The diagnosis of a food allergy requires consideration of the details of an individual's history, knowledge about the epidemiology of different food allergies, and specific test results. When these elements do not clearly confirm or refute an allergy, the clinician, typically an allergy specialist or sometimes a gastroenterologist, may perform a clinician-supervised oral food challenge (OFC) [1-6]. OFCs may also be used to determine if a food allergy has resolved. In addition, they can be undertaken to define other adverse reactions to foods, such as intolerance.
OFCs generally consist of a gradual feeding of the test food under close observation. The test usually results in a definitive conclusion about whether the food was tolerated.
An OFC is preceded by a period of dietary elimination, performed either therapeutically (because the food was already suspected or known to have caused a reaction) or for diagnostic reasons (to determine if elimination of the suspect food resulted in amelioration of symptoms).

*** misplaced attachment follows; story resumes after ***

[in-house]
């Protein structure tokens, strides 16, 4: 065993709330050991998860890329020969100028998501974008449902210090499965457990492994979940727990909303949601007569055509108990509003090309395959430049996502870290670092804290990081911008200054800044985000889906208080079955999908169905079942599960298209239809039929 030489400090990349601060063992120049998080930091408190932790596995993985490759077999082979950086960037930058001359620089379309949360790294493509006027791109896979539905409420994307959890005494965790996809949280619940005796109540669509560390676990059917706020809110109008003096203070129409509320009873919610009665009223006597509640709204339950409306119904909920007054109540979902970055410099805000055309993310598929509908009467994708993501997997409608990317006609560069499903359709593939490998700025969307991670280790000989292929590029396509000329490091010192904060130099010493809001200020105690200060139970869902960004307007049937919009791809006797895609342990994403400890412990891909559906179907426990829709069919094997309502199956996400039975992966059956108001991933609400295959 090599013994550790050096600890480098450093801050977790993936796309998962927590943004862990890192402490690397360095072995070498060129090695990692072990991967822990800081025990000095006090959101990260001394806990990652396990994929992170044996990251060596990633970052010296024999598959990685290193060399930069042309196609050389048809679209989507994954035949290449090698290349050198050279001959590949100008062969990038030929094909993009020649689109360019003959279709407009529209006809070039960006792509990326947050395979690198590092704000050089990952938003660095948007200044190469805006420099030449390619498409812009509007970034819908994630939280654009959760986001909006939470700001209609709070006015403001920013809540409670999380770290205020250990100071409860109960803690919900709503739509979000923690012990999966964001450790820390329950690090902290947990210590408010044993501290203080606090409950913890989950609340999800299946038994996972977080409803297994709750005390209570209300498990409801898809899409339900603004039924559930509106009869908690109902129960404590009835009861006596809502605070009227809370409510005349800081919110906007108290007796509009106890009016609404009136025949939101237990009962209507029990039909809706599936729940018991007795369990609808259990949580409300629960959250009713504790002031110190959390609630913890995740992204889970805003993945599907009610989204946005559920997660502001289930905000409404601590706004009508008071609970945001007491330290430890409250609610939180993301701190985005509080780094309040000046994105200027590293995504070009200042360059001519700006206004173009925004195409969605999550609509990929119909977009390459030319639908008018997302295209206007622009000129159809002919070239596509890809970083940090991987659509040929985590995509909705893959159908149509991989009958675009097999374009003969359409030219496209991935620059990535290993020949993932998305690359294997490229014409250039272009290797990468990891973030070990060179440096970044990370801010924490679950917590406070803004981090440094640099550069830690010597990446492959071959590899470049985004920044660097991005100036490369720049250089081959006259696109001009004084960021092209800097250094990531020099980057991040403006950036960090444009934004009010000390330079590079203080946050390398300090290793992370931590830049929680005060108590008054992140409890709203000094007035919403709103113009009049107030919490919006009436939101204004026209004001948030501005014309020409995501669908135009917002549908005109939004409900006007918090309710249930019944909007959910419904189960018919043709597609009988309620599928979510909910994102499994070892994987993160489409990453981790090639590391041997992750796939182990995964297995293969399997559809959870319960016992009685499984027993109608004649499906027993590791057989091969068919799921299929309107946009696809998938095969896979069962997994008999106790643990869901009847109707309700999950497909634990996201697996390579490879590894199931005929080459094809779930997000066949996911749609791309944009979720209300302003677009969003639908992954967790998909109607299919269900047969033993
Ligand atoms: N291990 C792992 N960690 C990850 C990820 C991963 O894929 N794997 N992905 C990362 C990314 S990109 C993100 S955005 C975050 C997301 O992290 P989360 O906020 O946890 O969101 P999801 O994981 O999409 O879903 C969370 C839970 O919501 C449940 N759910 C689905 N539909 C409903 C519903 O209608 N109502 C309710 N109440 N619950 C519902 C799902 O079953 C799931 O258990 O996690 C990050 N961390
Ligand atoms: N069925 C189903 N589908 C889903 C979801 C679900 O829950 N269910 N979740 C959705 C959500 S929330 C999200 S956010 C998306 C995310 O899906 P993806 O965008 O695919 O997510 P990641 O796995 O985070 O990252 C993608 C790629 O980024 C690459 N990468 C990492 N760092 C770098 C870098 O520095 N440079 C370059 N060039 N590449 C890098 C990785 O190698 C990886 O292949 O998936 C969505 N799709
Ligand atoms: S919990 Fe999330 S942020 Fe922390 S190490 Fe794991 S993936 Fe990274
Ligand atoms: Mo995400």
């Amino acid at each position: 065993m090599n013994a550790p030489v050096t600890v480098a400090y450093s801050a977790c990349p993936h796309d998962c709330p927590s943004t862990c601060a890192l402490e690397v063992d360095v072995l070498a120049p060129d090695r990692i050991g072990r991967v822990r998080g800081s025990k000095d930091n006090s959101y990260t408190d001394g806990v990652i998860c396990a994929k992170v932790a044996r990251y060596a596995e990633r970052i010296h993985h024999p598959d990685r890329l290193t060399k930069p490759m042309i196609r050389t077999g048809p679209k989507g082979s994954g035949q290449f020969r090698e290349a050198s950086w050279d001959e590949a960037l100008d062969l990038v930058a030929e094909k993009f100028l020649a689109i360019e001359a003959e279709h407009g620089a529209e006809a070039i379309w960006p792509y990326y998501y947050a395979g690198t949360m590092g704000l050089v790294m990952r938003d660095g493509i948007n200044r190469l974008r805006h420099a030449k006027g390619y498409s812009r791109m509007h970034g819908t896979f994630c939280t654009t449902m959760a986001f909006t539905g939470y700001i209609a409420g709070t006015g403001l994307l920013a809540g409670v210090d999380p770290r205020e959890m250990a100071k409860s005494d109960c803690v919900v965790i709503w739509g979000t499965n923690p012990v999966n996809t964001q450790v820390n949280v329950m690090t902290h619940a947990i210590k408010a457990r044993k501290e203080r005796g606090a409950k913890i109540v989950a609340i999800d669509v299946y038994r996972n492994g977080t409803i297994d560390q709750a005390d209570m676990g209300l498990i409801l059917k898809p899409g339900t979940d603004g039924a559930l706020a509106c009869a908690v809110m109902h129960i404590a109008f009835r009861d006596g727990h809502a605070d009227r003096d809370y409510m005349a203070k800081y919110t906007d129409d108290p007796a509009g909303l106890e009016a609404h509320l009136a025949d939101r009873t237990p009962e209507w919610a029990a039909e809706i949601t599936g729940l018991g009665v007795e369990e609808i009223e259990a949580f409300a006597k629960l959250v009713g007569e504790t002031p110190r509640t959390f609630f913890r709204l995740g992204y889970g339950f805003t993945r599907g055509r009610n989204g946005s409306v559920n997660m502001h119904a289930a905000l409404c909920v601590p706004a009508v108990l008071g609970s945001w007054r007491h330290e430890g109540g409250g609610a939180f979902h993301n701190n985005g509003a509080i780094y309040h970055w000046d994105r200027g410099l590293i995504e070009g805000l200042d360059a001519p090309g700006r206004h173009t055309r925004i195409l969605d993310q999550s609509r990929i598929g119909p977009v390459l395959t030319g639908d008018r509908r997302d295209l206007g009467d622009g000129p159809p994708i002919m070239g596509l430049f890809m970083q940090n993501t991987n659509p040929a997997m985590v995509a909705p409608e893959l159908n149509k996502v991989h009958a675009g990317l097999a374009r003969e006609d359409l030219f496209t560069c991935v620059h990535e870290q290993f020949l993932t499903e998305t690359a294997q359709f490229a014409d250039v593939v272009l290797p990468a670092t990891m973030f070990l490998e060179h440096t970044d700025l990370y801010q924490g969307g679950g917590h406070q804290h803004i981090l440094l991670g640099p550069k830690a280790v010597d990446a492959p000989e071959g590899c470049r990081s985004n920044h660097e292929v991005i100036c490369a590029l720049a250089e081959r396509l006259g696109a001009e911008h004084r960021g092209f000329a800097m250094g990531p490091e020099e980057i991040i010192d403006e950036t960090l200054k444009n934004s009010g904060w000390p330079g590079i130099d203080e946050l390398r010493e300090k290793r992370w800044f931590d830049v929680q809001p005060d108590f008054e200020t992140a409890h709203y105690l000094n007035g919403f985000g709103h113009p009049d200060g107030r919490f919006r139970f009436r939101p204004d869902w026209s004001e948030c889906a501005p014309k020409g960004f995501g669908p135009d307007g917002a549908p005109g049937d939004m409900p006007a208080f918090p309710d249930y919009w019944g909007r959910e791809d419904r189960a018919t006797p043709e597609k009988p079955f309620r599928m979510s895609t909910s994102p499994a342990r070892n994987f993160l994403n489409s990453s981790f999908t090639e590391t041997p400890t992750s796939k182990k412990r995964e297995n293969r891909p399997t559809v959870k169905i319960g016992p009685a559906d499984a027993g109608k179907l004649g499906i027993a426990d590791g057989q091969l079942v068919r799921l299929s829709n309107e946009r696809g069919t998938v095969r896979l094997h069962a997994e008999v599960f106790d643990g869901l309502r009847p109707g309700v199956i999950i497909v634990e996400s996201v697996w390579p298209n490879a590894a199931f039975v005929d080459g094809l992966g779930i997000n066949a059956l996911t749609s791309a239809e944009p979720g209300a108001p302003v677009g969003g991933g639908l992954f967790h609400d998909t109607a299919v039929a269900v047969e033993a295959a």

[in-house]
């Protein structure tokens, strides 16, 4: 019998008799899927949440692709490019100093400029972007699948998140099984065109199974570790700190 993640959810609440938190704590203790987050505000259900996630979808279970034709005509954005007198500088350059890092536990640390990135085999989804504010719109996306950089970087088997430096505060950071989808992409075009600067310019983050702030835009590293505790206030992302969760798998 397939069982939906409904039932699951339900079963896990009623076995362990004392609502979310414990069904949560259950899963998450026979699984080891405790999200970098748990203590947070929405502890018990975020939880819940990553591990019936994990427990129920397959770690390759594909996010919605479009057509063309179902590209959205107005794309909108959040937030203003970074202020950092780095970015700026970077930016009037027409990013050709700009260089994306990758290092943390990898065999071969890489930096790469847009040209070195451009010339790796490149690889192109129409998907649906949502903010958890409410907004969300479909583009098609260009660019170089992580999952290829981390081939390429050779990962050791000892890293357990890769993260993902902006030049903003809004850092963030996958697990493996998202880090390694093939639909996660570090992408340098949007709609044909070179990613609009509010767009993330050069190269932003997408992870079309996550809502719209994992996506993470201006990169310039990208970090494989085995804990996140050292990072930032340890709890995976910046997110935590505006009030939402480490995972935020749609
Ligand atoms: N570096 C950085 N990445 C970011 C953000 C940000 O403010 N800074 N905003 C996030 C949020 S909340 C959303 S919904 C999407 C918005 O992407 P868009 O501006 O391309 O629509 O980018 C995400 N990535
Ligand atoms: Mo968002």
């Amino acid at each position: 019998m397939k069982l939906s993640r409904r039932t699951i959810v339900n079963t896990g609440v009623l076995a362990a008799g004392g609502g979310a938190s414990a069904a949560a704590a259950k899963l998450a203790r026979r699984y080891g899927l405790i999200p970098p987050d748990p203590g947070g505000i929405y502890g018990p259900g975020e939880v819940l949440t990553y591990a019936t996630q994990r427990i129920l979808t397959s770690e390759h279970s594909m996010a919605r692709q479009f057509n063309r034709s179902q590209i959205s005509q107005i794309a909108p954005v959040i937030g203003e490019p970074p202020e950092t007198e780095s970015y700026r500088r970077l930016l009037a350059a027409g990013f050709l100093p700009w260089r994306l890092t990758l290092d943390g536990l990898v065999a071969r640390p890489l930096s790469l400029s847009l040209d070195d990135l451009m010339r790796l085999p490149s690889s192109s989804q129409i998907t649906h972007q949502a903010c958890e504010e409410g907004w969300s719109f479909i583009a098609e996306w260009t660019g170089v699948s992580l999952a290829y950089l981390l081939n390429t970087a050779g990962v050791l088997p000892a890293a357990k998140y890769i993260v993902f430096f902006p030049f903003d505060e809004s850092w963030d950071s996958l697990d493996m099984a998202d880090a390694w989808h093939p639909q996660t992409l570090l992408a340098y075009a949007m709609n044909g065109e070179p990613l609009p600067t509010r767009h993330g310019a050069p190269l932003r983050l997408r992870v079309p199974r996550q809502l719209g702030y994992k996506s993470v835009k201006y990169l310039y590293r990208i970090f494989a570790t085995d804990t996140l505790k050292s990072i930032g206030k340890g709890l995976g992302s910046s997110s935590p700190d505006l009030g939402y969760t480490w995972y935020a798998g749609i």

This topic review will present the role of diagnostic elimination diets, the selection of patients for OFCs, different types of OFCs, and a general approach to performing an OFC. Other related food allergy topics are covered separately. (See "Diagnostic evaluation of food allergy" and "Management of food allergy: Avoidance" and "History and physical examination in the patient with possible food allergy" and "The natural history of childhood food allergy".)
Elimination diets are performed prior to an oral food challenge. Elimination diets are used diagnostically to determine if symptoms, usually chronic in nature, resolve after the suspected food(s) is removed from the diet. Elimination diets are discussed in greater detail in another review, and avoidance of a food allergen once the allergy is diagnosed is presented separately. (See "Diagnostic evaluation of food allergy" and "Management of food allergy: Avoidance".)